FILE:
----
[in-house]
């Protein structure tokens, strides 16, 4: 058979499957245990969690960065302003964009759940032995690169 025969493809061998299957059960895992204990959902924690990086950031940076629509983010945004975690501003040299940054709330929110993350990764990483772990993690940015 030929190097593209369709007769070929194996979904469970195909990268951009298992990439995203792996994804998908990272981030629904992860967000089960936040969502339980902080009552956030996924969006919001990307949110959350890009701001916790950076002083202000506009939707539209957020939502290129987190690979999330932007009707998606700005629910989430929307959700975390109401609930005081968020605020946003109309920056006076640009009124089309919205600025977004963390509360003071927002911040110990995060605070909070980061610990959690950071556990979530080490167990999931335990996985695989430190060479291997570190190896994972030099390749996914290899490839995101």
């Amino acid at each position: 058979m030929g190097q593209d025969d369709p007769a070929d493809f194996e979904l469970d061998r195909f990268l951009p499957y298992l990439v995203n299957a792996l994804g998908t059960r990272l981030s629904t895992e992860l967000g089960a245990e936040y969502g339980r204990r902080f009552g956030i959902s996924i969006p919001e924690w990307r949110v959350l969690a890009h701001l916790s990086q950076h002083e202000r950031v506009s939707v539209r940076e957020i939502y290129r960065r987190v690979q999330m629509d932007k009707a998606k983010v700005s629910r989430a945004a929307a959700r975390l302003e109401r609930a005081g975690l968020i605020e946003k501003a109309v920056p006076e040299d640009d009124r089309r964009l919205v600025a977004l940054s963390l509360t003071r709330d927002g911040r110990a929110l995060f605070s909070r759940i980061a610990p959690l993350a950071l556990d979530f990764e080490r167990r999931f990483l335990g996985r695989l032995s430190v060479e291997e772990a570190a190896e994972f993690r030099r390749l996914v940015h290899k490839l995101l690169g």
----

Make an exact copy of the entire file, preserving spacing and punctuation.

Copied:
[in-house]
């Protein structure tokens, strides 16, 4: 058979499957245990969690960065302003964009759940032995690169 025969493809061998299957059960895992204990959902924690990086950031940076629509983010945004975690501003040299940054709330929110993350990764990483772990993690940015 030929190097593209369709007769070929194996979904469970195909990268951009298992990439995203792996994804998908990272981030629904992860967000089960936040969502339980902080009552956030996924969006919001990307949110959350890009701001916790950076002083202000506009939707539209957020939502290129987190690979999330932007009707998606700005629910989430929307959700975390109401609930005081968020605020946003109309920056006076640009009124089309919205600025977004963390509360003071927002911040110990995060605070909070980061610990959690950071556990979530080490167990999931335990996985695989430190060479291997570190190896994972030099390749996914290899490839995101």
């Amino acid at each position: 058979m030929g190097q593209d025969d369709p007769a070929d493809f194996e979904l469970d061998r195909f990268l951009p499957y298992l990439v995203n299957a792996l994804g998908t059960r990272l981030s629904t895992e992860l967000g089960a245990e936040y969502g339980r204990r902080f009552g956030i959902s996924i969006p919001e924690w990307r949110v959350l969690a890009h701001l916790s990086q950076h002083e202000r950031v506009s939707v539209r940076e957020i939502y290129r960065r987190v690979q999330m629509d932007k009707a998606k983010v700005s629910r989430a945004a929307a959700r975390l302003e109401r609930a005081g975690l968020i605020e946003k501003a109309v920056p006076e040299d640009d009124r089309r964009l919205v600025a977004l940054s963390l509360t003071r709330d927002g911040r110990a929110l995060f605070s909070r759940i980061a610990p959690l993350a950071l556990d979530f990764e080490r167990r999931f990483l335990g996985r695989l032995s430190v060479e291997e772990a570190a190896e994972f993690r030099r390749l996914v940015h290899k490839l995101l690169g």